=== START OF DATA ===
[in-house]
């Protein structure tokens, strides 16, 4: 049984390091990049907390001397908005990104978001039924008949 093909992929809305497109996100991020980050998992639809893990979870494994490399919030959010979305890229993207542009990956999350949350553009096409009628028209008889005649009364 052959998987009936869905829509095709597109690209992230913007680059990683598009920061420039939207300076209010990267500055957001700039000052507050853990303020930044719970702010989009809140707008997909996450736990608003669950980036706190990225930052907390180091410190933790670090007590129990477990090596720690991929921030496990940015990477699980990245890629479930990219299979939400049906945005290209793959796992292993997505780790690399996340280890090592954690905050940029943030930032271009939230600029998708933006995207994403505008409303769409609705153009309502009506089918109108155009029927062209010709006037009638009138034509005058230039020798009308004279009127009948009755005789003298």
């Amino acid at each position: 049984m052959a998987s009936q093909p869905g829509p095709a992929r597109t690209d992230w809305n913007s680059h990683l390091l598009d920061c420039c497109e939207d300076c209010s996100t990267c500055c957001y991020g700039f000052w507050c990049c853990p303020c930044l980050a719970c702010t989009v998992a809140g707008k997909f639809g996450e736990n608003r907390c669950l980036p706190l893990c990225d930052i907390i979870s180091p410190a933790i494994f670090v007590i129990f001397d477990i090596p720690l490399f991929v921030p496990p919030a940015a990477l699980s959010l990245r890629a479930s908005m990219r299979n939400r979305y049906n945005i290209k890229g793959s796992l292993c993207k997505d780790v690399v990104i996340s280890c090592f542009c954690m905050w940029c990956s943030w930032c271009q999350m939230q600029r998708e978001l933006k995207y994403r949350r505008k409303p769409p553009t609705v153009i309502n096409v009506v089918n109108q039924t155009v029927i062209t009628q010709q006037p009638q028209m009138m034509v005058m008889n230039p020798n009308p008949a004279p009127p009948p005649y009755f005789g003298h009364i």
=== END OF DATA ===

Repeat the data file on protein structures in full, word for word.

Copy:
[in-house]
């Protein structure tokens, strides 16, 4: 049984390091990049907390001397908005990104978001039924008949 093909992929809305497109996100991020980050998992639809893990979870494994490399919030959010979305890229993207542009990956999350949350553009096409009628028209008889005649009364 052959998987009936869905829509095709597109690209992230913007680059990683598009920061420039939207300076209010990267500055957001700039000052507050853990303020930044719970702010989009809140707008997909996450736990608003669950980036706190990225930052907390180091410190933790670090007590129990477990090596720690991929921030496990940015990477699980990245890629479930990219299979939400049906945005290209793959796992292993997505780790690399996340280890090592954690905050940029943030930032271009939230600029998708933006995207994403505008409303769409609705153009309502009506089918109108155009029927062209010709006037009638009138034509005058230039020798009308004279009127009948009755005789003298």
């Amino acid at each position: 049984m052959a998987s009936q093909p869905g829509p095709a992929r597109t690209d992230w809305n913007s680059h990683l390091l598009d920061c420039c497109e939207d300076c209010s996100t990267c500055c957001y991020g700039f000052w507050c990049c853990p303020c930044l980050a719970c702010t989009v998992a809140g707008k997909f639809g996450e736990n608003r907390c669950l980036p706190l893990c990225d930052i907390i979870s180091p410190a933790i494994f670090v007590i129990f001397d477990i090596p720690l490399f991929v921030p496990p919030a940015a990477l699980s959010l990245r890629a479930s908005m990219r299979n939400r979305y049906n945005i290209k890229g793959s796992l292993c993207k997505d780790v690399v990104i996340s280890c090592f542009c954690m905050w940029c990956s943030w930032c271009q999350m939230q600029r998708e978001l933006k995207y994403r949350r505008k409303p769409p553009t609705v153009i309502n096409v009506v089918n109108q039924t155009v029927i062209t009628q010709q006037p009638q028209m009138m034509v005058m008889n230039p020798n009308p008949a004279p009127p009948p005649y009755f005789g003298h009364i």